Charli Mills is in reflective mood this week with her prompt
August 31, 2016 prompt: In 99 words (no more, no less) write a story about a goodbye. It can be the last polka until next time; a farewell without end; a quick see ya later. How does the goodby inform the story. What is the tone, the character’s mood, the twist? Go where the prompt leads.
The Vet, as a child, hated bedtime. I get it but when she woke in the morning like a Mammoth who’d just been de-thawed and realised the reason he jumped into the ice in the first place was the awful toothache, making sure she had enough sleep was critical.
It was the farewell, the ‘night night’ that did upset her most. The abandonment. The uncertainty of sleep, not knowing if everything would still be the same after that small death. So we had stories and books on tape and a slow moving routine for leaving her alone. Often times I’d go to put her to bed and she would appear in the kitchen to tell the Textiliste I had fallen asleep and could ‘mummy stop daddy snoring’.
One part of that routine was a chant that developed over time. It didn’t matter which of us started it but it was very important that it cointinued to an end. An old fashioned version, perhaps, of the Snapchat ‘streak’ that I believe is rather a la mode amongst the pre-pubescent generations.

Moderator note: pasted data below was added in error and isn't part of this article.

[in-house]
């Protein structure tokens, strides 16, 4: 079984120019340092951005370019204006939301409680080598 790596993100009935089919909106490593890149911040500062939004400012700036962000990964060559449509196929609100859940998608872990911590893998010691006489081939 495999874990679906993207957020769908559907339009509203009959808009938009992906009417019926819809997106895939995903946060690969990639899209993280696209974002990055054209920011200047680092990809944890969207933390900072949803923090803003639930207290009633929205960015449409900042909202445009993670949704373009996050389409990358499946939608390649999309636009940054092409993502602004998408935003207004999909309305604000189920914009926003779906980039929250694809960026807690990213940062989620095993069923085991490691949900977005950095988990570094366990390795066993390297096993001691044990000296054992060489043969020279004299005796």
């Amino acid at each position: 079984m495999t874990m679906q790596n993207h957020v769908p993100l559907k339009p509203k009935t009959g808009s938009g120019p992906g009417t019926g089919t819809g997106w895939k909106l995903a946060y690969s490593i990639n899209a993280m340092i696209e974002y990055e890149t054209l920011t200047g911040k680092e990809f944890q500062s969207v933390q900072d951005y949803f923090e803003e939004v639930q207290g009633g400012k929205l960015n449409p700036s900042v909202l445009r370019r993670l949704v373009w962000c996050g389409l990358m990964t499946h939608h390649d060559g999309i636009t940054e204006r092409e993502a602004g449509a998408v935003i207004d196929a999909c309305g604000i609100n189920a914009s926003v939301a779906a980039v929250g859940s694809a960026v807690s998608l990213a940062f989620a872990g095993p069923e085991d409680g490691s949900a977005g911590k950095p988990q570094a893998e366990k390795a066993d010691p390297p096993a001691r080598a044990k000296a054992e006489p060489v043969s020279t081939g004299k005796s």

Don’t let the bed bugs
Nibble Nibble Nibble
See you later
In a while
Not too soon
You big ba
Usually we ended up laughing, wrestling to plant the best raspberry on the other. Not the most obvious way to settle someone to sleep but, then again, our family motto, if we have one, and which is carved on the small plaque next to Dad’s grave, states
Always leave then laughing…
As for Mary and Paul, it’s Paul’s friend’s funeral…
leaving can be so hard
Paul nodded. ‘I feel a fraud going to Jerry’s funeral. I barely knew him.’
Mary held his hand. ‘So don’t go.’
He shook his head. ‘No. I feel guilty, how I ignored his overtures. Now I know how tough things got, I just wonder. If I’d called him…’
‘Shh. It wouldn’t have mattered. If it helps, then go.’
Paul stood by the door. A woman stared. ‘Paul North?’
‘And some. Mrs Marchand now. Why does it take a death to bring people back together, eh? Come on, lots of old faces, lots of old memories.’
If you want to catch up on Mary and Paul’s story click here.